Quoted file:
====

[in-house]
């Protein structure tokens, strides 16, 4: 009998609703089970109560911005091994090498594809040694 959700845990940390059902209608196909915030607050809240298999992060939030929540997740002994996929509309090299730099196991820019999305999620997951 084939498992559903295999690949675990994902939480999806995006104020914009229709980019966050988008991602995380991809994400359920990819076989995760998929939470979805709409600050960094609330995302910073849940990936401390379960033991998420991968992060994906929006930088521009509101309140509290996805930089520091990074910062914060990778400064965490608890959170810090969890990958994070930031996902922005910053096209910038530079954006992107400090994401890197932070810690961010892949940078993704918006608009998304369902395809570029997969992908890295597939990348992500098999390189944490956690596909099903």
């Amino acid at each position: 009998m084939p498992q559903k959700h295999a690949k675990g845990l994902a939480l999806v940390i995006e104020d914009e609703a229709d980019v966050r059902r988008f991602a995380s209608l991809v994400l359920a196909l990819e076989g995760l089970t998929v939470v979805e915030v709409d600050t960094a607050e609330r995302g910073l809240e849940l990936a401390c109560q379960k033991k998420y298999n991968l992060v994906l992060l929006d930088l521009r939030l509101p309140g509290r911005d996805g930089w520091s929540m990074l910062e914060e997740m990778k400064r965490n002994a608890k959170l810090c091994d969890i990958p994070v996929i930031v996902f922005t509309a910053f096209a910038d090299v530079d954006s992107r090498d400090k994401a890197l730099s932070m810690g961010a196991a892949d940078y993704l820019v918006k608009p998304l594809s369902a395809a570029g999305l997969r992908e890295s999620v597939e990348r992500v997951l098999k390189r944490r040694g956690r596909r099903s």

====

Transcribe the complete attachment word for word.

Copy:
[in-house]
């Protein structure tokens, strides 16, 4: 009998609703089970109560911005091994090498594809040694 959700845990940390059902209608196909915030607050809240298999992060939030929540997740002994996929509309090299730099196991820019999305999620997951 084939498992559903295999690949675990994902939480999806995006104020914009229709980019966050988008991602995380991809994400359920990819076989995760998929939470979805709409600050960094609330995302910073849940990936401390379960033991998420991968992060994906929006930088521009509101309140509290996805930089520091990074910062914060990778400064965490608890959170810090969890990958994070930031996902922005910053096209910038530079954006992107400090994401890197932070810690961010892949940078993704918006608009998304369902395809570029997969992908890295597939990348992500098999390189944490956690596909099903």
């Amino acid at each position: 009998m084939p498992q559903k959700h295999a690949k675990g845990l994902a939480l999806v940390i995006e104020d914009e609703a229709d980019v966050r059902r988008f991602a995380s209608l991809v994400l359920a196909l990819e076989g995760l089970t998929v939470v979805e915030v709409d600050t960094a607050e609330r995302g910073l809240e849940l990936a401390c109560q379960k033991k998420y298999n991968l992060v994906l992060l929006d930088l521009r939030l509101p309140g509290r911005d996805g930089w520091s929540m990074l910062e914060e997740m990778k400064r965490n002994a608890k959170l810090c091994d969890i990958p994070v996929i930031v996902f922005t509309a910053f096209a910038d090299v530079d954006s992107r090498d400090k994401a890197l730099s932070m810690g961010a196991a892949d940078y993704l820019v918006k608009p998304l594809s369902a395809a570029g999305l997969r992908e890295s999620v597939e990348r992500v997951l098999k390189r944490r040694g956690r596909r099903s």